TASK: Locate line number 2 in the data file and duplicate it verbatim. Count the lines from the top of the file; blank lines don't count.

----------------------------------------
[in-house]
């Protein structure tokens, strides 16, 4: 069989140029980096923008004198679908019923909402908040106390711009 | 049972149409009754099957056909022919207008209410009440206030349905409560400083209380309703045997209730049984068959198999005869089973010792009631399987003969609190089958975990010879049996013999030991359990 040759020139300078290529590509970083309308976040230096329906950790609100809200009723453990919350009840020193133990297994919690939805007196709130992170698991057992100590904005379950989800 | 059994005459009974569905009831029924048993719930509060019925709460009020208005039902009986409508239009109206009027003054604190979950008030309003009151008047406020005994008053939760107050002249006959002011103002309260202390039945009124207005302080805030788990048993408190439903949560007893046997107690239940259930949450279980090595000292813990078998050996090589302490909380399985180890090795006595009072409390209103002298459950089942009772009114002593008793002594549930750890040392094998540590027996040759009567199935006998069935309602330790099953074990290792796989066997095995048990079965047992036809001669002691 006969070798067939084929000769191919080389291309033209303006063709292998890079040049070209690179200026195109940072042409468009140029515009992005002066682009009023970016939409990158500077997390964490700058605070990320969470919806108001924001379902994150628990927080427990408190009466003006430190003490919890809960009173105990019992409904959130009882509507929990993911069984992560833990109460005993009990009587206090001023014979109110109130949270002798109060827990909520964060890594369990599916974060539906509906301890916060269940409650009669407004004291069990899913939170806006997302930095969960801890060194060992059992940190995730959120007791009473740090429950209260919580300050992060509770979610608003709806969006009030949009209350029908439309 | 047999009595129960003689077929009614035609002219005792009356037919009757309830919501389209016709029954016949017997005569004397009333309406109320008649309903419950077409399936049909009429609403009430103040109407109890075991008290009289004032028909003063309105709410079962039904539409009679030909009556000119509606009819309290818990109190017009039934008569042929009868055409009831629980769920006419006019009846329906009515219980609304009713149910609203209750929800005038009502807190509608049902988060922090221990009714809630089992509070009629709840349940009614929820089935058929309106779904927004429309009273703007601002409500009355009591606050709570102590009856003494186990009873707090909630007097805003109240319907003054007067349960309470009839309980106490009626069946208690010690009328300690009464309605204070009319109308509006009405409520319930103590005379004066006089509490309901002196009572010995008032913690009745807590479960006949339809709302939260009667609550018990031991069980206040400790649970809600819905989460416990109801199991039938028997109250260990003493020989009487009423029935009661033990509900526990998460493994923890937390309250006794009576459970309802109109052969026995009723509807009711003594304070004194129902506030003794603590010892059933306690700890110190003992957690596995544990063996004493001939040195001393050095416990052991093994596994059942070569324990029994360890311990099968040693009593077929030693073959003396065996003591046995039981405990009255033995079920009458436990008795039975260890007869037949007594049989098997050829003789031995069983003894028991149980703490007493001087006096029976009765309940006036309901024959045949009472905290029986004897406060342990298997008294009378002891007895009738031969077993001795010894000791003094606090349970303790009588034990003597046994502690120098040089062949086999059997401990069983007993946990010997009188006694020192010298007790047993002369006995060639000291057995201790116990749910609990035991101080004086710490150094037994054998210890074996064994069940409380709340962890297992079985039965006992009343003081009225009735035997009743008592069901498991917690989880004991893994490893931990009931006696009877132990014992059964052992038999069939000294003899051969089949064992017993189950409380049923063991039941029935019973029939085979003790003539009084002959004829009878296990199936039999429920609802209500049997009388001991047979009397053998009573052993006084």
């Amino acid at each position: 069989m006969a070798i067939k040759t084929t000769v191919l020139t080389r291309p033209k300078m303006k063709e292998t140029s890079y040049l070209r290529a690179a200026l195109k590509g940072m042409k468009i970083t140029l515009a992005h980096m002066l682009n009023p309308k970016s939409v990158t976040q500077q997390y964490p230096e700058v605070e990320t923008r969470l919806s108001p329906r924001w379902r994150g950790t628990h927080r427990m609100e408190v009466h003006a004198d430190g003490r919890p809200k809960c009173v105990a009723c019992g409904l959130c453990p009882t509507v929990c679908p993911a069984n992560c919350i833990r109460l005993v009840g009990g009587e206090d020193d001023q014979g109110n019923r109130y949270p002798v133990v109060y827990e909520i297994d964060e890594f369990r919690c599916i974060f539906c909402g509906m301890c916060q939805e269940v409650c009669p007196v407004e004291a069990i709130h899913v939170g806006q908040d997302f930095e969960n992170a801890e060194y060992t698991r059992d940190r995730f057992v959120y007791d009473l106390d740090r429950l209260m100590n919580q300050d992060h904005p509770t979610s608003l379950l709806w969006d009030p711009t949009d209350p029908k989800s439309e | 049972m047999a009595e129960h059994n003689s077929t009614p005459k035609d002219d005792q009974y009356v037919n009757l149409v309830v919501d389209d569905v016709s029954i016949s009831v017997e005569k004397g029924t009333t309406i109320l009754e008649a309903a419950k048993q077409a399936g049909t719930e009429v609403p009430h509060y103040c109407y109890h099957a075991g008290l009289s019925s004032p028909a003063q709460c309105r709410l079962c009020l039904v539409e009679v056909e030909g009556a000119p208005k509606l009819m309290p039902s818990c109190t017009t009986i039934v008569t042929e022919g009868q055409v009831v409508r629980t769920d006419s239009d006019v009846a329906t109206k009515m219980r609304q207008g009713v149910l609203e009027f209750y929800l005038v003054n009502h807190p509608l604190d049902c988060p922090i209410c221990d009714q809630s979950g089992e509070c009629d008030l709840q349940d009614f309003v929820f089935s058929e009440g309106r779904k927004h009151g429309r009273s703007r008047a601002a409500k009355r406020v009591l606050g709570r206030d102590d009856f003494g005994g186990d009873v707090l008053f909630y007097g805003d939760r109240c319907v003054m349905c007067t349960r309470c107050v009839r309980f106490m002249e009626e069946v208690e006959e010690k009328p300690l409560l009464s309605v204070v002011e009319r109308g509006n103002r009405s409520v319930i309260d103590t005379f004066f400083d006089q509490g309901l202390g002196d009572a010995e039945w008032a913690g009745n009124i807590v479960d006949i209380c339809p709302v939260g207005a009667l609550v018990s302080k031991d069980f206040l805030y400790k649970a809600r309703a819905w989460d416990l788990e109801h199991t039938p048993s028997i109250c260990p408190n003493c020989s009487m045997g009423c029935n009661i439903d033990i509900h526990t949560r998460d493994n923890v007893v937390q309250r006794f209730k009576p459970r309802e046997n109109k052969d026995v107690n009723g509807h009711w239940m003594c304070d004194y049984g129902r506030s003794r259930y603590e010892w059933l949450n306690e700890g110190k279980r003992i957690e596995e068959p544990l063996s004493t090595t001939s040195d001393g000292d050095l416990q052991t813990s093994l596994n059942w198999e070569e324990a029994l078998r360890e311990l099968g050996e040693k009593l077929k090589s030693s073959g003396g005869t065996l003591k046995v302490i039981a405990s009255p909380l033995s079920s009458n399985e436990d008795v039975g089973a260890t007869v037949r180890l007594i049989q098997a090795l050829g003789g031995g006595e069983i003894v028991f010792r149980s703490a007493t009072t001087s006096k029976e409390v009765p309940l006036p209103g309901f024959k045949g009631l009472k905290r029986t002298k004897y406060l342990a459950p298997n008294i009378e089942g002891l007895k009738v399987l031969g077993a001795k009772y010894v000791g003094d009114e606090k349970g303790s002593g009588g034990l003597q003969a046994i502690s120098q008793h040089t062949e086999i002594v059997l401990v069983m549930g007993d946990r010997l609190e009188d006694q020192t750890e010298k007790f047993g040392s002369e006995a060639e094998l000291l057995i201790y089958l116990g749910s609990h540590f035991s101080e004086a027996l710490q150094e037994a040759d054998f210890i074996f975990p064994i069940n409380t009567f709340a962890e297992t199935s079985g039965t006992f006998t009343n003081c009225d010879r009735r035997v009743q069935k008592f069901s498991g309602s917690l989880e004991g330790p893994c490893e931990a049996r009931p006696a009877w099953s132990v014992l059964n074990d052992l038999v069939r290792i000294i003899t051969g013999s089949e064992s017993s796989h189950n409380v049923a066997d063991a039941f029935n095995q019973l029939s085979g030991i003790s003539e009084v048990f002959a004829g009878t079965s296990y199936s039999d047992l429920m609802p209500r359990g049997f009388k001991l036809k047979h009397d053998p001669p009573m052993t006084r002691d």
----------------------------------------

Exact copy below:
């Protein structure tokens, strides 16, 4: 069989140029980096923008004198679908019923909402908040106390711009 | 049972149409009754099957056909022919207008209410009440206030349905409560400083209380309703045997209730049984068959198999005869089973010792009631399987003969609190089958975990010879049996013999030991359990 040759020139300078290529590509970083309308976040230096329906950790609100809200009723453990919350009840020193133990297994919690939805007196709130992170698991057992100590904005379950989800 | 059994005459009974569905009831029924048993719930509060019925709460009020208005039902009986409508239009109206009027003054604190979950008030309003009151008047406020005994008053939760107050002249006959002011103002309260202390039945009124207005302080805030788990048993408190439903949560007893046997107690239940259930949450279980090595000292813990078998050996090589302490909380399985180890090795006595009072409390209103002298459950089942009772009114002593008793002594549930750890040392094998540590027996040759009567199935006998069935309602330790099953074990290792796989066997095995048990079965047992036809001669002691 006969070798067939084929000769191919080389291309033209303006063709292998890079040049070209690179200026195109940072042409468009140029515009992005002066682009009023970016939409990158500077997390964490700058605070990320969470919806108001924001379902994150628990927080427990408190009466003006430190003490919890809960009173105990019992409904959130009882509507929990993911069984992560833990109460005993009990009587206090001023014979109110109130949270002798109060827990909520964060890594369990599916974060539906509906301890916060269940409650009669407004004291069990899913939170806006997302930095969960801890060194060992059992940190995730959120007791009473740090429950209260919580300050992060509770979610608003709806969006009030949009209350029908439309 | 047999009595129960003689077929009614035609002219005792009356037919009757309830919501389209016709029954016949017997005569004397009333309406109320008649309903419950077409399936049909009429609403009430103040109407109890075991008290009289004032028909003063309105709410079962039904539409009679030909009556000119509606009819309290818990109190017009039934008569042929009868055409009831629980769920006419006019009846329906009515219980609304009713149910609203209750929800005038009502807190509608049902988060922090221990009714809630089992509070009629709840349940009614929820089935058929309106779904927004429309009273703007601002409500009355009591606050709570102590009856003494186990009873707090909630007097805003109240319907003054007067349960309470009839309980106490009626069946208690010690009328300690009464309605204070009319109308509006009405409520319930103590005379004066006089509490309901002196009572010995008032913690009745807590479960006949339809709302939260009667609550018990031991069980206040400790649970809600819905989460416990109801199991039938028997109250260990003493020989009487009423029935009661033990509900526990998460493994923890937390309250006794009576459970309802109109052969026995009723509807009711003594304070004194129902506030003794603590010892059933306690700890110190003992957690596995544990063996004493001939040195001393050095416990052991093994596994059942070569324990029994360890311990099968040693009593077929030693073959003396065996003591046995039981405990009255033995079920009458436990008795039975260890007869037949007594049989098997050829003789031995069983003894028991149980703490007493001087006096029976009765309940006036309901024959045949009472905290029986004897406060342990298997008294009378002891007895009738031969077993001795010894000791003094606090349970303790009588034990003597046994502690120098040089062949086999059997401990069983007993946990010997009188006694020192010298007790047993002369006995060639000291057995201790116990749910609990035991101080004086710490150094037994054998210890074996064994069940409380709340962890297992079985039965006992009343003081009225009735035997009743008592069901498991917690989880004991893994490893931990009931006696009877132990014992059964052992038999069939000294003899051969089949064992017993189950409380049923063991039941029935019973029939085979003790003539009084002959004829009878296990199936039999429920609802209500049997009388001991047979009397053998009573052993006084």